Sometimes when an emotionally manipulative person seeks to cause drama, you may want to offer a response that is proportionate to their behavior. Except that you should really consider doing the opposite: namely, pretend there is nothing you can offer in terms of engagement and stay as placid as a lake on a windless afternoon.
Truly manipulative people, and likewise those with narcissistic personality disorder, lead to conflict and chaos. In order to deprive their fighting fire of its true life force, consider “rocking them gray,” which, yes, involves acting like you’re as mundane as a stone.
What is gray rock?
Gray rock is all about making yourself as uninteresting as possible in an effort to extricate yourself from potential conflict. It’s not quite the same as giving cold shoulder, although it may seem so at a glance. Emotional obstruction, after all, is something totally unwarranted when it occurs, while the gray rock method is almost a form of survival.
As a therapist Ellen Biros told Healthline, “This strategy is to become the most boring and uninteresting person you can be when you interact with a manipulative person.”
It is not exactly ignore the other person, per se, but rather as an emotional detachment to such an extent that the behavior of the manipulative person is beyond you. This may not be a necessary practice for most people, but it is particularly applicable to survivors of domestic violence who must come into contact with their abusers.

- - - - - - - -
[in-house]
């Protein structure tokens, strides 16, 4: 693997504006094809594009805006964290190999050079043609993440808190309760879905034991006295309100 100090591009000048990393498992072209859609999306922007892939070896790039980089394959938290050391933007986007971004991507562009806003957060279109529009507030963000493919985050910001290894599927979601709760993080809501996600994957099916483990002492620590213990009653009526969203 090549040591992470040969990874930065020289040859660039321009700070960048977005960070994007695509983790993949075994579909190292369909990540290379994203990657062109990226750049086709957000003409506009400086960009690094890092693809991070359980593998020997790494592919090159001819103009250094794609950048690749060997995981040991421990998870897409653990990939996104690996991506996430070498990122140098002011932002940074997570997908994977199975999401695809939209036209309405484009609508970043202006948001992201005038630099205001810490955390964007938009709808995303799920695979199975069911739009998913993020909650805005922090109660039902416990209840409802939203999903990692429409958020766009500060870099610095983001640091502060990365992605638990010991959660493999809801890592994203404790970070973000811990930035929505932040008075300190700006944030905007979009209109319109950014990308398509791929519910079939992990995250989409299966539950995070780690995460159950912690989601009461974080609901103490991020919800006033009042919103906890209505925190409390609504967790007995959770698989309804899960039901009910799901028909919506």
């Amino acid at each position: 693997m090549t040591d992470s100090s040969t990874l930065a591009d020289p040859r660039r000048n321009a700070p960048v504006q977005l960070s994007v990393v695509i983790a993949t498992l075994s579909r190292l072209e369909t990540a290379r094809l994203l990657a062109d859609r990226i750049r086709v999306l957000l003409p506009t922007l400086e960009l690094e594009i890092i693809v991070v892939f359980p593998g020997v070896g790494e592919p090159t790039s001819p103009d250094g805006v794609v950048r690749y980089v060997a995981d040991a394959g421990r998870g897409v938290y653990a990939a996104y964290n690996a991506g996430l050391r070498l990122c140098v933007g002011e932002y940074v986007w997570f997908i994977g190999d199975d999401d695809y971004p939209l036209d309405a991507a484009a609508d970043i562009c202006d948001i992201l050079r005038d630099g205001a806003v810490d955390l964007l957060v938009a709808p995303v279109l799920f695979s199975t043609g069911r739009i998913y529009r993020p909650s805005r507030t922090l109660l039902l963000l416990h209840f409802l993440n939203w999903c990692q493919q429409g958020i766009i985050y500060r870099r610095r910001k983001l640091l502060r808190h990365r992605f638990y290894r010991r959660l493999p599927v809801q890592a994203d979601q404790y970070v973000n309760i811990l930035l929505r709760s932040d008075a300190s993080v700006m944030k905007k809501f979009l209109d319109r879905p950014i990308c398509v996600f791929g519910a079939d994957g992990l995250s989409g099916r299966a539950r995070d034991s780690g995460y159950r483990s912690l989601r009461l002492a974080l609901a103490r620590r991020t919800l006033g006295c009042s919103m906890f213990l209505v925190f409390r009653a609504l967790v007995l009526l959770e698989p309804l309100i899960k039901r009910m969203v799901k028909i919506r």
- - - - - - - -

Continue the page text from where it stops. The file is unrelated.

Therapist Shannon Thomas told the insider that acting as boring as a rock robs the person of the conflict it causes, or, at least, it suggests that you don’t have exciting chaos to offer.
The gray rock technique removes the drama from the interaction, in the hope that the toxic person will look elsewhere for their drug addiction to create tension for their entertainment.
It sounds simple enough, but “being boring” might not be the simplest or most discernible instruction, so it helps to familiarize yourself with the gray rock technique.
How to intoxicate someone
The key is not to engage and disengage, but without completely ignoring the other person. Vague and one-word answers to most questions should suffice. Eye contact is discouraged because you don’t want this person to have the idea that you are ready to play the game. In order to stay focused, especially if the person repeatedly tries to get your attention, try using another activity as a distraction. It could involve looking at your phone or reading a book, essentially anything that doesn’t fuel the other person’s need for validation.
Keeping your interactions brief is also a necessity. This is something that applies more easily to people who have to interact with abusers or manipulative ex-partners, for example. The recourse here is to keep interactions short and your responses brief.
Healthline also recommends talking as much as possible via text message, if you absolutely must communicate with the person you are trying to intoxicate, by writing:
Communicating electronically or by phone can work well here, as it allows you to avoid prolonged interactions that could cause stress and make it more difficult to maintain a gray rock facade. But the gray toggle can work for any type of communication.
The Gray Rock Method is a form of damage control and a great tactic to try out if you ever feel the need to.